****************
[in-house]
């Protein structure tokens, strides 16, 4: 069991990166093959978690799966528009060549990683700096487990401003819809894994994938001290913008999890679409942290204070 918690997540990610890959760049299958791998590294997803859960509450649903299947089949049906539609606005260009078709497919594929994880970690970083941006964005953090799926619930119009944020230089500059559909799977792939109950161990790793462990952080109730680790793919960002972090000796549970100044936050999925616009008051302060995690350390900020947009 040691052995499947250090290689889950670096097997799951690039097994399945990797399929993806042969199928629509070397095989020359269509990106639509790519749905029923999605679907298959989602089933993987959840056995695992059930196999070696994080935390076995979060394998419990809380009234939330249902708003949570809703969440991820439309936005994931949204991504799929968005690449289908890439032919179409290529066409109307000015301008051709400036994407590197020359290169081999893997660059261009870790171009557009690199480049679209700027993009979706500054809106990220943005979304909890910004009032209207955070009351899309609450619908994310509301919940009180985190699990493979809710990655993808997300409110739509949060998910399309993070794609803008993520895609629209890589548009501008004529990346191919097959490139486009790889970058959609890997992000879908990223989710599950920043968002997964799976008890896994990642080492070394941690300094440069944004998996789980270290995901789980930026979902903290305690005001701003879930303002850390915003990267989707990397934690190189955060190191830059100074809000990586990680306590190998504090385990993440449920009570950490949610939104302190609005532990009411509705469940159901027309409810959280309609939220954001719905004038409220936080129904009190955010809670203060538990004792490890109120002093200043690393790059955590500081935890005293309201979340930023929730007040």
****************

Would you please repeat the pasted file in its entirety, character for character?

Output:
[in-house]
């Protein structure tokens, strides 16, 4: 069991990166093959978690799966528009060549990683700096487990401003819809894994994938001290913008999890679409942290204070 918690997540990610890959760049299958791998590294997803859960509450649903299947089949049906539609606005260009078709497919594929994880970690970083941006964005953090799926619930119009944020230089500059559909799977792939109950161990790793462990952080109730680790793919960002972090000796549970100044936050999925616009008051302060995690350390900020947009 040691052995499947250090290689889950670096097997799951690039097994399945990797399929993806042969199928629509070397095989020359269509990106639509790519749905029923999605679907298959989602089933993987959840056995695992059930196999070696994080935390076995979060394998419990809380009234939330249902708003949570809703969440991820439309936005994931949204991504799929968005690449289908890439032919179409290529066409109307000015301008051709400036994407590197020359290169081999893997660059261009870790171009557009690199480049679209700027993009979706500054809106990220943005979304909890910004009032209207955070009351899309609450619908994310509301919940009180985190699990493979809710990655993808997300409110739509949060998910399309993070794609803008993520895609629209890589548009501008004529990346191919097959490139486009790889970058959609890997992000879908990223989710599950920043968002997964799976008890896994990642080492070394941690300094440069944004998996789980270290995901789980930026979902903290305690005001701003879930303002850390915003990267989707990397934690190189955060190191830059100074809000990586990680306590190998504090385990993440449920009570950490949610939104302190609005532990009411509705469940159901027309409810959280309609939220954001719905004038409220936080129904009190955010809670203060538990004792490890109120002093200043690393790059955590500081935890005293309201979340930023929730007040």